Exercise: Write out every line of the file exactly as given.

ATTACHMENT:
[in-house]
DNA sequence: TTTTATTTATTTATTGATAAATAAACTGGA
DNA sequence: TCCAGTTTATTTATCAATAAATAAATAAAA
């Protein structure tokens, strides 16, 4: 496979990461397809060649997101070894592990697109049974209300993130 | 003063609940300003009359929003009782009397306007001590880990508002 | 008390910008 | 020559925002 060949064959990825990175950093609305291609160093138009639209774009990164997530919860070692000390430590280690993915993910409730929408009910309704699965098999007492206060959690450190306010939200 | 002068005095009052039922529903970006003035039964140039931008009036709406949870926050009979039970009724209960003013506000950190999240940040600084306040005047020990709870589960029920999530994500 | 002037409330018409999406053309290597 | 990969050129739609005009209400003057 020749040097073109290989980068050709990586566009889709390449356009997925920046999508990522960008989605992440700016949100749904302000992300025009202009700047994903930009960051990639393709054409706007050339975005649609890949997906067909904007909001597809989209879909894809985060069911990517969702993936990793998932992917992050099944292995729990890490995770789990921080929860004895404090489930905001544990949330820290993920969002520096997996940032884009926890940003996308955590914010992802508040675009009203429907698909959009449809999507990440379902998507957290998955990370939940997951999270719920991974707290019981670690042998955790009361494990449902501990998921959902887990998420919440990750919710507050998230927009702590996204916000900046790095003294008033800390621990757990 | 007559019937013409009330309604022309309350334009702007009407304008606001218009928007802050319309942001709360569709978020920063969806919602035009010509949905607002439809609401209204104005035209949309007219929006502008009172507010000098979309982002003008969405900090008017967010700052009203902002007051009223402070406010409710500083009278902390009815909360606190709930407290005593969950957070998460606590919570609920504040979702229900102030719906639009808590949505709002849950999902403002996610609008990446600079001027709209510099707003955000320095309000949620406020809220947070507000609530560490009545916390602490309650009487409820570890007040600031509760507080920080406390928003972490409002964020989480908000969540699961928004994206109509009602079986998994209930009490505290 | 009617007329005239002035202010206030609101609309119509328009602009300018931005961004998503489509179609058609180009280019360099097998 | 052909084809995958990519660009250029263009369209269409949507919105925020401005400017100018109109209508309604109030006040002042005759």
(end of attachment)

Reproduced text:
[in-house]
DNA sequence: TTTTATTTATTTATTGATAAATAAACTGGA
DNA sequence: TCCAGTTTATTTATCAATAAATAAATAAAA
């Protein structure tokens, strides 16, 4: 496979990461397809060649997101070894592990697109049974209300993130 | 003063609940300003009359929003009782009397306007001590880990508002 | 008390910008 | 020559925002 060949064959990825990175950093609305291609160093138009639209774009990164997530919860070692000390430590280690993915993910409730929408009910309704699965098999007492206060959690450190306010939200 | 002068005095009052039922529903970006003035039964140039931008009036709406949870926050009979039970009724209960003013506000950190999240940040600084306040005047020990709870589960029920999530994500 | 002037409330018409999406053309290597 | 990969050129739609005009209400003057 020749040097073109290989980068050709990586566009889709390449356009997925920046999508990522960008989605992440700016949100749904302000992300025009202009700047994903930009960051990639393709054409706007050339975005649609890949997906067909904007909001597809989209879909894809985060069911990517969702993936990793998932992917992050099944292995729990890490995770789990921080929860004895404090489930905001544990949330820290993920969002520096997996940032884009926890940003996308955590914010992802508040675009009203429907698909959009449809999507990440379902998507957290998955990370939940997951999270719920991974707290019981670690042998955790009361494990449902501990998921959902887990998420919440990750919710507050998230927009702590996204916000900046790095003294008033800390621990757990 | 007559019937013409009330309604022309309350334009702007009407304008606001218009928007802050319309942001709360569709978020920063969806919602035009010509949905607002439809609401209204104005035209949309007219929006502008009172507010000098979309982002003008969405900090008017967010700052009203902002007051009223402070406010409710500083009278902390009815909360606190709930407290005593969950957070998460606590919570609920504040979702229900102030719906639009808590949505709002849950999902403002996610609008990446600079001027709209510099707003955000320095309000949620406020809220947070507000609530560490009545916390602490309650009487409820570890007040600031509760507080920080406390928003972490409002964020989480908000969540699961928004994206109509009602079986998994209930009490505290 | 009617007329005239002035202010206030609101609309119509328009602009300018931005961004998503489509179609058609180009280019360099097998 | 052909084809995958990519660009250029263009369209269409949507919105925020401005400017100018109109209508309604109030006040002042005759």